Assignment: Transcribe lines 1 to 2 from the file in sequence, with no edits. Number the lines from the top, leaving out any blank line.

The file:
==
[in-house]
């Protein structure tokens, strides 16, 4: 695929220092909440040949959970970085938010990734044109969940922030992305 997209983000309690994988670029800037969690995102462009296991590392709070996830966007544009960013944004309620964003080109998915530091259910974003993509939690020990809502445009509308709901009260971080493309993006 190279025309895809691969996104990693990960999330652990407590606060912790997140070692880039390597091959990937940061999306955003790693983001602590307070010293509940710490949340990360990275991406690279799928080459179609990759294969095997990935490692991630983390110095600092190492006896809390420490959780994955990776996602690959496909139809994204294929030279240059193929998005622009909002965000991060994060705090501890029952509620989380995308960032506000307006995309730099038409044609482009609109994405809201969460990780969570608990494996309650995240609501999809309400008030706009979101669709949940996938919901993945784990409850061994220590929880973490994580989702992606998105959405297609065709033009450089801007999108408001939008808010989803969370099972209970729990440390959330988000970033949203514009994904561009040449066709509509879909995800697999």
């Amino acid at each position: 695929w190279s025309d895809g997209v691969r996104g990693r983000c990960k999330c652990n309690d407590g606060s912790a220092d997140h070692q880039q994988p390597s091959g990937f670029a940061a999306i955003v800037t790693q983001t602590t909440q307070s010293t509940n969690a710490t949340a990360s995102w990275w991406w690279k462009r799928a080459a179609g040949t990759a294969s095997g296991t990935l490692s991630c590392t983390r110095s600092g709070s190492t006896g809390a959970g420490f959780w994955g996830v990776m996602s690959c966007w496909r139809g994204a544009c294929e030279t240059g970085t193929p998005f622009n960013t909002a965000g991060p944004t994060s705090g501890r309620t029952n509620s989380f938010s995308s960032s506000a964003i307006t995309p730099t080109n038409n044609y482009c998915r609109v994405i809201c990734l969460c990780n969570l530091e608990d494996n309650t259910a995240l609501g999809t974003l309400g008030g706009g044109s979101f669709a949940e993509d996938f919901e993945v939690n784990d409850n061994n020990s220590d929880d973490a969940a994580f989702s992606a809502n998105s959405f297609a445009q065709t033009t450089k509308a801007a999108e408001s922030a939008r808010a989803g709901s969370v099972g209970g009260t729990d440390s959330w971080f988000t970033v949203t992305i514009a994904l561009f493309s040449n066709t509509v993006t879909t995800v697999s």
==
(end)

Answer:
[in-house]
């Protein structure tokens, strides 16, 4: 695929220092909440040949959970970085938010990734044109969940922030992305 997209983000309690994988670029800037969690995102462009296991590392709070996830966007544009960013944004309620964003080109998915530091259910974003993509939690020990809502445009509308709901009260971080493309993006 190279025309895809691969996104990693990960999330652990407590606060912790997140070692880039390597091959990937940061999306955003790693983001602590307070010293509940710490949340990360990275991406690279799928080459179609990759294969095997990935490692991630983390110095600092190492006896809390420490959780994955990776996602690959496909139809994204294929030279240059193929998005622009909002965000991060994060705090501890029952509620989380995308960032506000307006995309730099038409044609482009609109994405809201969460990780969570608990494996309650995240609501999809309400008030706009979101669709949940996938919901993945784990409850061994220590929880973490994580989702992606998105959405297609065709033009450089801007999108408001939008808010989803969370099972209970729990440390959330988000970033949203514009994904561009040449066709509509879909995800697999």